New RESPA Regulations for Mortgage Finance: Are You Ready?

Complying With the Sweeping Changes in Real Estate Settlement Procedures

New regulations now in effect - enforcement looms

Recording of a 90-minute premium CLE webinar with Q&A

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Conducted on Tuesday, February 23, 2010

Recorded event now available

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Course Materials

This CLE course will examine the comprehensive new RESPA rules, essential implementation issues, and challenges/legal risks facing lenders, brokers and closing agents under these sweeping changes to RESPA.


Sweeping and comprehensive changes to the Real Estate Settlement Procedures Act (RESPA) include substantial changes to the good faith estimate (“GFE”) and HUD-1 Settlement Statement forms. New RESPA rules not only affect lenders and closing attorneys but also title companies and mortgage brokers.

Among other changes, lenders must provide borrowers with a firm origination charge that includes all fees now separately itemized on the HUD statement. Lenders also must provide a firm quote for closing costs that cannot vary by more than 10% at closing.

HUD will restrain enforcement efforts during 1st quarter 2010 for entities that are making “good faith efforts” to comply with the new rules. Lenders and closing agents must ensure that their investments and compliance efforts meet this good faith test as they work toward achieving full compliance.

Listen as our authoritative panel of mortgage banking attorneys explains the sweeping new RESPA rules and their impact on lenders, closing agents and mortgage brokers.



  1. New HUD-1/1A settlement statements
    1. Cost of loan — comparison to GFE
    2. HUD guidance
  2. New Good Faith Estimate (GFE)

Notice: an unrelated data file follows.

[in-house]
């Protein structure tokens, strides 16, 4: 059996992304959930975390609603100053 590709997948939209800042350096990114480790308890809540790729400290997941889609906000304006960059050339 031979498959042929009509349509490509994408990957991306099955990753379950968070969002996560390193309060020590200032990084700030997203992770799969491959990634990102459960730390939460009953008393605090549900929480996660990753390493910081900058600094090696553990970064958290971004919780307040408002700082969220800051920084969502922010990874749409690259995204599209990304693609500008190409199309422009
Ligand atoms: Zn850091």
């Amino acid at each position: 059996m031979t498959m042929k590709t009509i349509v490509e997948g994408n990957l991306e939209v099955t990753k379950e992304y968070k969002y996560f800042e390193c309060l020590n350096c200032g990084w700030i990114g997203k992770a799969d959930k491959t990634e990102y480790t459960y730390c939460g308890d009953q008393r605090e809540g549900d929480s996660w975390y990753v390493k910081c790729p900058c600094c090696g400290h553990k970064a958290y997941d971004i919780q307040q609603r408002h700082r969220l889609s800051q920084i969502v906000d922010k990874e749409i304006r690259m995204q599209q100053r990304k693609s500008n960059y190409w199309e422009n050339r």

1. Covered loans
    2. Key loan terms
    3. Closing costs — cost guarantee
    4. Revisions to GFE — changed circumstances
    5. Discounts
    6. Affiliated business relationships
    7. Obligations of mortgage brokers
    8. Impact on title companies
    9. HUD Guidance
  3. Key compliance challenges
    1. Disclosure issues
    2. Changes in terms
    3. Curing potential violations
    4. Enforcement and penalties
    5. “Good faith” compliance efforts


The panel will review these and other key questions:

  • What are the key changes to the HUD-1 statement?
  • What constitutes "changed circumstances" that allow revisions to the GFE?
  • What are affiliated business relationships and how are they regulated?
  • How will HUD evaluate a lender's "good faith efforts" to comply with the new rules?
  • How do the RESPA rules affect mortgage brokers and closing agents?


Richard J. Andreano
Richard J. Andreano

Patton & Boggs

He offers clients nearly 25 years of experience and a thorough understanding of issues facing the financial services,...  |  Read More

Donald E. Partington
Donald E. Partington
Executive Vice President, Legal and Strategic Affairs
Fidelity National Title Group

He is responsible for coordinating the company’s strategic product and process development and has been a counsel...  |  Read More

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